Illinois bills of sale are forms used to legally document the sale of personal property in the state of Illinois. When selling a vehicle, boat, or firearm you should use a bill of sale specifically for that purpose. An Illinois bill of sale will protect both the buyer and seller in the event of a legal dispute, so both parties should keep a copy of the document for their records.
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1. Illinois Vehicle Bill of Sale
Illinois law does not require a vehicle bill of sale, which is a legal document that acts as a receipt and shows when ownership of a car switched hands, when it is purchased from an in-state dealer or individual. However, new Illinois residents who lease vehicles must submit out-of-state titles or other proof of ownership, such as a bill of sale, when they apply for a title and registration.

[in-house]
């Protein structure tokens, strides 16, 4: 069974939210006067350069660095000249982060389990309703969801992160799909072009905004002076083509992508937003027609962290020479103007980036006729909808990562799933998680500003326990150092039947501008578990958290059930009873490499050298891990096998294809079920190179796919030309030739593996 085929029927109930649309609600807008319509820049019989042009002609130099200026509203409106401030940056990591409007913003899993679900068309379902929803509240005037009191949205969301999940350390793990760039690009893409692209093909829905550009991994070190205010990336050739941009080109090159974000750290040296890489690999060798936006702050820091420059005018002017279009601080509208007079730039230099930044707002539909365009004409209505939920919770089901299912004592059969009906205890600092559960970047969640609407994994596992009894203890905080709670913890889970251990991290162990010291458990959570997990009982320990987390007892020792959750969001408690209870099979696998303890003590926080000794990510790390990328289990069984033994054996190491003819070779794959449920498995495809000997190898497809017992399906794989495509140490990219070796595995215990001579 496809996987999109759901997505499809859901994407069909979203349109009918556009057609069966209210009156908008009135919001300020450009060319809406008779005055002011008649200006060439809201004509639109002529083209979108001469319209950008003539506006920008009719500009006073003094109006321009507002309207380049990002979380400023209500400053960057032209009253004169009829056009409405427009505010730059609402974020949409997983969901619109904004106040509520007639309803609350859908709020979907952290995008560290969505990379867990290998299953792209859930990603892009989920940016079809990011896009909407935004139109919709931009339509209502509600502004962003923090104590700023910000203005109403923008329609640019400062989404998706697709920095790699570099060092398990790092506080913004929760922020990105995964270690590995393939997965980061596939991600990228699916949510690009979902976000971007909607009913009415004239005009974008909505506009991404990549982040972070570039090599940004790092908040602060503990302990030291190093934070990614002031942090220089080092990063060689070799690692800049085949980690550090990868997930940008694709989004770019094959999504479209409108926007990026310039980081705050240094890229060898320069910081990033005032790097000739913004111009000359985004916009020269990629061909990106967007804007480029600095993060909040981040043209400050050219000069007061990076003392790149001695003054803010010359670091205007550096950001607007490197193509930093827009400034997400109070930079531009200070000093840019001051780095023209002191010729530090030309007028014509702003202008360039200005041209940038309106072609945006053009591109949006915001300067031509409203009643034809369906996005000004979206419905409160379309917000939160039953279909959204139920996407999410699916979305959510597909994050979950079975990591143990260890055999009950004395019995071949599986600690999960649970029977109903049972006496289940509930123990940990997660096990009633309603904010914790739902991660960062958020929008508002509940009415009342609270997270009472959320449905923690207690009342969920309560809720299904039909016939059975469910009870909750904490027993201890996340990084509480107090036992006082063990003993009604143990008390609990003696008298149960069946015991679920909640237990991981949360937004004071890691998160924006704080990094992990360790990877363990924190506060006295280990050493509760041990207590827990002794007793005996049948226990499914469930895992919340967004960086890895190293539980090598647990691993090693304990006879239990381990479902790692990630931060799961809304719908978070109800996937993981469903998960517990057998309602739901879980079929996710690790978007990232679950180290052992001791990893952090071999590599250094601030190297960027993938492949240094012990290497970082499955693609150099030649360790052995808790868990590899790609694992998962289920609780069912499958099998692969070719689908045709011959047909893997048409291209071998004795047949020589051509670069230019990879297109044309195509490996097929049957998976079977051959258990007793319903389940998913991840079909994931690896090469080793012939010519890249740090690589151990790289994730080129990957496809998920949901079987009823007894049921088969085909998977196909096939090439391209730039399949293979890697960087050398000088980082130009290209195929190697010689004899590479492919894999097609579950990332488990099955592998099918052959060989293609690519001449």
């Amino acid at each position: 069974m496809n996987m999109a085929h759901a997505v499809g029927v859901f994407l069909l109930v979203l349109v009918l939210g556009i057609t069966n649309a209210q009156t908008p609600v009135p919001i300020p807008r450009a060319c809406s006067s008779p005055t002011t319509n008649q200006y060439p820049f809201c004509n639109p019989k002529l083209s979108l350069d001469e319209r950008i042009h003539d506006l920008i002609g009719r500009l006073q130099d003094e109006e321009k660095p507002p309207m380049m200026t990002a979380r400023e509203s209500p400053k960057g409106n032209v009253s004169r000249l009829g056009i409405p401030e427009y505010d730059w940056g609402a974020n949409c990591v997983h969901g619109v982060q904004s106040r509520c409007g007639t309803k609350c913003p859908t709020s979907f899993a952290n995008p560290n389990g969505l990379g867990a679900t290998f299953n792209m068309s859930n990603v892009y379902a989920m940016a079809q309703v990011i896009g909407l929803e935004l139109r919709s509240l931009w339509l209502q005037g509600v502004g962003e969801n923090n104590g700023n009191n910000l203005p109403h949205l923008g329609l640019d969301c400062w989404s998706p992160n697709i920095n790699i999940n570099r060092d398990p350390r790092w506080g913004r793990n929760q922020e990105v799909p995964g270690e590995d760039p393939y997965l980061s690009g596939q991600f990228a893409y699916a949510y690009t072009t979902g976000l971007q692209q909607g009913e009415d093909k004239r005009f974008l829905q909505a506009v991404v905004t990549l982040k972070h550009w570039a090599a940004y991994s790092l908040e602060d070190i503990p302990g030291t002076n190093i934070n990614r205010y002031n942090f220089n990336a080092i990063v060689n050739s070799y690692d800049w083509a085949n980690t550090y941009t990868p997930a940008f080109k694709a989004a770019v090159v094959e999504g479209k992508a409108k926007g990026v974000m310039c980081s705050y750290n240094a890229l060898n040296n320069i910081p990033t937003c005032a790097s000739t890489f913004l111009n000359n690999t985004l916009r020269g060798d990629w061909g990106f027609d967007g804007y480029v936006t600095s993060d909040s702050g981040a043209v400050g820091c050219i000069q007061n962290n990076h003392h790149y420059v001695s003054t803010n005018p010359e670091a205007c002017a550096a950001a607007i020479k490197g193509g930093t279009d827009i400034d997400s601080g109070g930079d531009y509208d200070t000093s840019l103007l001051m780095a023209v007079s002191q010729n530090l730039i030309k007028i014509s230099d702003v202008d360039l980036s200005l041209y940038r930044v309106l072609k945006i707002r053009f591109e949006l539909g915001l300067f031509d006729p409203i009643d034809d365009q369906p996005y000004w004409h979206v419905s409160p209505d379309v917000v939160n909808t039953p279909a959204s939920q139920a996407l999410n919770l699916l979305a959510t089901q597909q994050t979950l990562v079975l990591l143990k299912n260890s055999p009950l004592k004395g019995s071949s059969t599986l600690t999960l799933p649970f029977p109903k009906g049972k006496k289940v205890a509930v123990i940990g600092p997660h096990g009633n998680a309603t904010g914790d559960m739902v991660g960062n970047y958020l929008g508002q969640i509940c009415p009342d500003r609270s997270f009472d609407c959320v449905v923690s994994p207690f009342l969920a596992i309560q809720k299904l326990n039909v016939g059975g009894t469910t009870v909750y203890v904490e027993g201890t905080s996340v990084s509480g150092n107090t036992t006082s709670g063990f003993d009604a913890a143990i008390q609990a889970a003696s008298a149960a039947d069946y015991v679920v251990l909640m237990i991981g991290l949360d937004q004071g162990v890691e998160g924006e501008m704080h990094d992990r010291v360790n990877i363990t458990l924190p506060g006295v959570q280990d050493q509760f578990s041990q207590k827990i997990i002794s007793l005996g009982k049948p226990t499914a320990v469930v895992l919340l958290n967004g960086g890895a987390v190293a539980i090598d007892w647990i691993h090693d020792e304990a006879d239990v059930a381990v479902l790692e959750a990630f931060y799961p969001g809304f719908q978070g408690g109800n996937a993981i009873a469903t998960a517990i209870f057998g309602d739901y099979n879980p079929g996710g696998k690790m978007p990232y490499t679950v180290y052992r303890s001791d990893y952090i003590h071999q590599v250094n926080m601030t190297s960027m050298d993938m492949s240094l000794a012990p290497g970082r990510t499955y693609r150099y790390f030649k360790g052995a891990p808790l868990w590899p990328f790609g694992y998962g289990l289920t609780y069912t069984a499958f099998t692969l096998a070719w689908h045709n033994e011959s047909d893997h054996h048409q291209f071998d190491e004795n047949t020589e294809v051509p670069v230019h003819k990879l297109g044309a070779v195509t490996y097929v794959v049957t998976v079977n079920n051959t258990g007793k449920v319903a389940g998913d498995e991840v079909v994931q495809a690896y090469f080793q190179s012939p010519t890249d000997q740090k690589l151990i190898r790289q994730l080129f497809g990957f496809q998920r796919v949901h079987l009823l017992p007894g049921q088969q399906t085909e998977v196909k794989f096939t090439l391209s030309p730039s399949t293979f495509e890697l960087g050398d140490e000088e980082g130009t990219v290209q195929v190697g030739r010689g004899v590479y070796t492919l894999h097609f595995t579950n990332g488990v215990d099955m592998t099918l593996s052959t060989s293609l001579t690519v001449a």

Benefits of Creating This Document
Though Illinois does not require a bill of sale, there are benefits to creating and keeping one for your records. Namely, it includes important information, such as the buyer’s and seller’s contact information, the date and location of the purchase, and the sale price. Maintaining a record with this information protects the seller if the buyer abandons the vehicle or fails to register and title it.